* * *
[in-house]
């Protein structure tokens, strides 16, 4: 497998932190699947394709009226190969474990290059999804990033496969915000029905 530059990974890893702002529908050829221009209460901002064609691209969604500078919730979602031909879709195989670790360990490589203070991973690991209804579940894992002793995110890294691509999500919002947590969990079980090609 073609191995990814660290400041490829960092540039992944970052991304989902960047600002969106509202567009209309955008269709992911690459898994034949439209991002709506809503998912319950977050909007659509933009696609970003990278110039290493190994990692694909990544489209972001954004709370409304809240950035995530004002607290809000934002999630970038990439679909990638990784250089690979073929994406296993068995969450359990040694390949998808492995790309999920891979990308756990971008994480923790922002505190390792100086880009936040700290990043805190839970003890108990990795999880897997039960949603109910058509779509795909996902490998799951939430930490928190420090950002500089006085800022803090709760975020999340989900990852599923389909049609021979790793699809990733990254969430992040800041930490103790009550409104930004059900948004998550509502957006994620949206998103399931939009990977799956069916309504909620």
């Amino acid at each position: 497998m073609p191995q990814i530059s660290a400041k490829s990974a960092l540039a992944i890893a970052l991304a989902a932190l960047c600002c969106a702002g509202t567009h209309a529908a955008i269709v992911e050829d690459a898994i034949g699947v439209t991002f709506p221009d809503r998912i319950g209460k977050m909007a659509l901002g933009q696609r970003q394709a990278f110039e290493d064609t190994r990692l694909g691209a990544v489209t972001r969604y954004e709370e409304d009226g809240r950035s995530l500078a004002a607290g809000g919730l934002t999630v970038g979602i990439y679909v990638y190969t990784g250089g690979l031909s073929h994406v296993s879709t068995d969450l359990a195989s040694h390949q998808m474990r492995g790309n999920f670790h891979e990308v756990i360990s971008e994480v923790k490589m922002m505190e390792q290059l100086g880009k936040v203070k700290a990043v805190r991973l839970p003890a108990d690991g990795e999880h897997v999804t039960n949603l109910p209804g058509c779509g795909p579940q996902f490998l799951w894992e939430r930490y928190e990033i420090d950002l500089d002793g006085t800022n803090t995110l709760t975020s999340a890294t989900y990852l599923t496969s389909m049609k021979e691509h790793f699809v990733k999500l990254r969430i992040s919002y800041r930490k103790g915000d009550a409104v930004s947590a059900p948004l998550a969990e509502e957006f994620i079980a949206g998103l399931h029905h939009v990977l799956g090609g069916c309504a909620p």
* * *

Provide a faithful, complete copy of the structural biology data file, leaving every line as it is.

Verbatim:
[in-house]
């Protein structure tokens, strides 16, 4: 497998932190699947394709009226190969474990290059999804990033496969915000029905 530059990974890893702002529908050829221009209460901002064609691209969604500078919730979602031909879709195989670790360990490589203070991973690991209804579940894992002793995110890294691509999500919002947590969990079980090609 073609191995990814660290400041490829960092540039992944970052991304989902960047600002969106509202567009209309955008269709992911690459898994034949439209991002709506809503998912319950977050909007659509933009696609970003990278110039290493190994990692694909990544489209972001954004709370409304809240950035995530004002607290809000934002999630970038990439679909990638990784250089690979073929994406296993068995969450359990040694390949998808492995790309999920891979990308756990971008994480923790922002505190390792100086880009936040700290990043805190839970003890108990990795999880897997039960949603109910058509779509795909996902490998799951939430930490928190420090950002500089006085800022803090709760975020999340989900990852599923389909049609021979790793699809990733990254969430992040800041930490103790009550409104930004059900948004998550509502957006994620949206998103399931939009990977799956069916309504909620």
């Amino acid at each position: 497998m073609p191995q990814i530059s660290a400041k490829s990974a960092l540039a992944i890893a970052l991304a989902a932190l960047c600002c969106a702002g509202t567009h209309a529908a955008i269709v992911e050829d690459a898994i034949g699947v439209t991002f709506p221009d809503r998912i319950g209460k977050m909007a659509l901002g933009q696609r970003q394709a990278f110039e290493d064609t190994r990692l694909g691209a990544v489209t972001r969604y954004e709370e409304d009226g809240r950035s995530l500078a004002a607290g809000g919730l934002t999630v970038g979602i990439y679909v990638y190969t990784g250089g690979l031909s073929h994406v296993s879709t068995d969450l359990a195989s040694h390949q998808m474990r492995g790309n999920f670790h891979e990308v756990i360990s971008e994480v923790k490589m922002m505190e390792q290059l100086g880009k936040v203070k700290a990043v805190r991973l839970p003890a108990d690991g990795e999880h897997v999804t039960n949603l109910p209804g058509c779509g795909p579940q996902f490998l799951w894992e939430r930490y928190e990033i420090d950002l500089d002793g006085t800022n803090t995110l709760t975020s999340a890294t989900y990852l599923t496969s389909m049609k021979e691509h790793f699809v990733k999500l990254r969430i992040s919002y800041r930490k103790g915000d009550a409104v930004s947590a059900p948004l998550a969990e509502e957006f994620i079980a949206g998103l399931h029905h939009v990977l799956g090609g069916c309504a909620p």